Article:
Martin Boumans presents his Octane Volumetric Tuto incl. Screenshots + Scene Files :
Thanks to Juanjo Gonzalez (Plugin Developer) for helping and providing information about the Octane Render Plugin for Lightwave 3D. For this small project, I wanted to create clouds/volume fog driven by geometry. In the Lightwiki Group on Facebook, there have been posts in the past of people that really want to get started with volumetrics in Octane Render for Lightwave, but without the need of .VDB-files or TurbulenceFD. We wanted to learn about how to create volumetric fog or clouds, driven by procedural textures and geometry/meshes, so we could compose a composition and adjust smoke easily where it needs to. In Lightwave 3D’s native engine, we have Hypervoxels for that, but they will not show up in Octane Render, as this is a totally different architecture. I contacted Juanjo Gonzales and he was very kind to help me out and sent me a demo scene. After that I recreated a simple scene with the information I gained. Bellow are the steps I followed to create this scene.
1. Open Lightwave 3D Layout and create a Sphere with enough segments.
2. Go to the sphere’s „Object Properties“ and select „LWOctane Volumetrics Options“ in the „Add Custom Object“ menu.
3. Double click on the volumetric options and in the popup window, one need to set the data that drives the Volumetric nodes.
One can choose between OpenVDB (exported volumetric data from Houdini FX), Procedural (Texture driven), and TFD (TurbulenceFD input).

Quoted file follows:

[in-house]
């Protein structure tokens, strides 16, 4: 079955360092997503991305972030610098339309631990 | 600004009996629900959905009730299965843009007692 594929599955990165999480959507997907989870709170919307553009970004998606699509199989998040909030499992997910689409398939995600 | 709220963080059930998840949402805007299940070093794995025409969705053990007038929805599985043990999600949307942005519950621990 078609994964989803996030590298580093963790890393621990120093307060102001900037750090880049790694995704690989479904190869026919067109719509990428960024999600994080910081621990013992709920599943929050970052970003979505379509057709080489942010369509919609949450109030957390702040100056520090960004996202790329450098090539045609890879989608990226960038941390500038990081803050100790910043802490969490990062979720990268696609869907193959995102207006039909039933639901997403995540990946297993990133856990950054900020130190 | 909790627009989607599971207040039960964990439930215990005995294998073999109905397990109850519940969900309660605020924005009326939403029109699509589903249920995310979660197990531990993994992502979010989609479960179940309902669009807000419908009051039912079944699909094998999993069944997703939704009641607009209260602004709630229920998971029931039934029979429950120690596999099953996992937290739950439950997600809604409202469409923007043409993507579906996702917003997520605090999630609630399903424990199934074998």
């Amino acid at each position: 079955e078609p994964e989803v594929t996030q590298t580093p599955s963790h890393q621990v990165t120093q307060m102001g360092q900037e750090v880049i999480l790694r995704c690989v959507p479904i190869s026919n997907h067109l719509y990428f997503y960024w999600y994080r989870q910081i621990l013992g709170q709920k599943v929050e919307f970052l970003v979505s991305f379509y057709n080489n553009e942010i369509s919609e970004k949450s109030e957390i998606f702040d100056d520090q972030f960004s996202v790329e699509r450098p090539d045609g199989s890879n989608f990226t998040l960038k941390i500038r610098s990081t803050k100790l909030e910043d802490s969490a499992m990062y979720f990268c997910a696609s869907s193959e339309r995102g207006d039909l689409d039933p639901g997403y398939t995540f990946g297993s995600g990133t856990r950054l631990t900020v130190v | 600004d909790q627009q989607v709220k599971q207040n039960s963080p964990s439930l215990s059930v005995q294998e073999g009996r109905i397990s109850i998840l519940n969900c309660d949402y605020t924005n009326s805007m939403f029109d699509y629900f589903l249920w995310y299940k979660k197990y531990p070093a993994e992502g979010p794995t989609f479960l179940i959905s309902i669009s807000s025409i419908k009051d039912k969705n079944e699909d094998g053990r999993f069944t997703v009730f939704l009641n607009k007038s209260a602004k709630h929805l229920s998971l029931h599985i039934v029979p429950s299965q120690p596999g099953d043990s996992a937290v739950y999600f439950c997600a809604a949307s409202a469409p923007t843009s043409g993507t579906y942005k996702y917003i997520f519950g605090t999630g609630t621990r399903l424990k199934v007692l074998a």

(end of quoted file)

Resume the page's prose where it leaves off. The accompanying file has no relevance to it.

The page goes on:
4. Click on „Procedural and set the „Volume Shape“ to „Mesh“, as this automatically
uses the selected mesh layer from LayOut as input for the Volumetrics.
5. The higher the grid resolution, the higher the resolution of the volumetrics. For this demo scene, I set it to 150.
6. Next, click on the button „Volumetrics node editor“ in the top reight corner of the window.
(Make sure the dropdown menu above it is set to „Procedural as well“)
7. Now you can add a procedural texture (for example Crumple or Turbulence) and plug it into the Absorption and Scattering input of the „Octane Volumetrics“ node. Leave the scaling of the texture on 1m, but crank up the contrast to 99%.
8. Add the „Octane Volume Medium“ and connect this to the „Medium“ input of the „Octane Volumetrics“node.
9. Go into the medium node and set the density to 25. Next, set the Vol. Step Length to 0.5.
The Volume Step makes the clouds more or less translucent. Leave Phase on 0
10. Inside the Octane Editor, add a Daylight node, the PathtracingKernel and set it’s samples to 400, Glossy depth to 0 and Diffuse depth to 5.
11. Press f9 and you should now see a cloudlike sphere volume.
*Sources : facebook.com / vimeo.com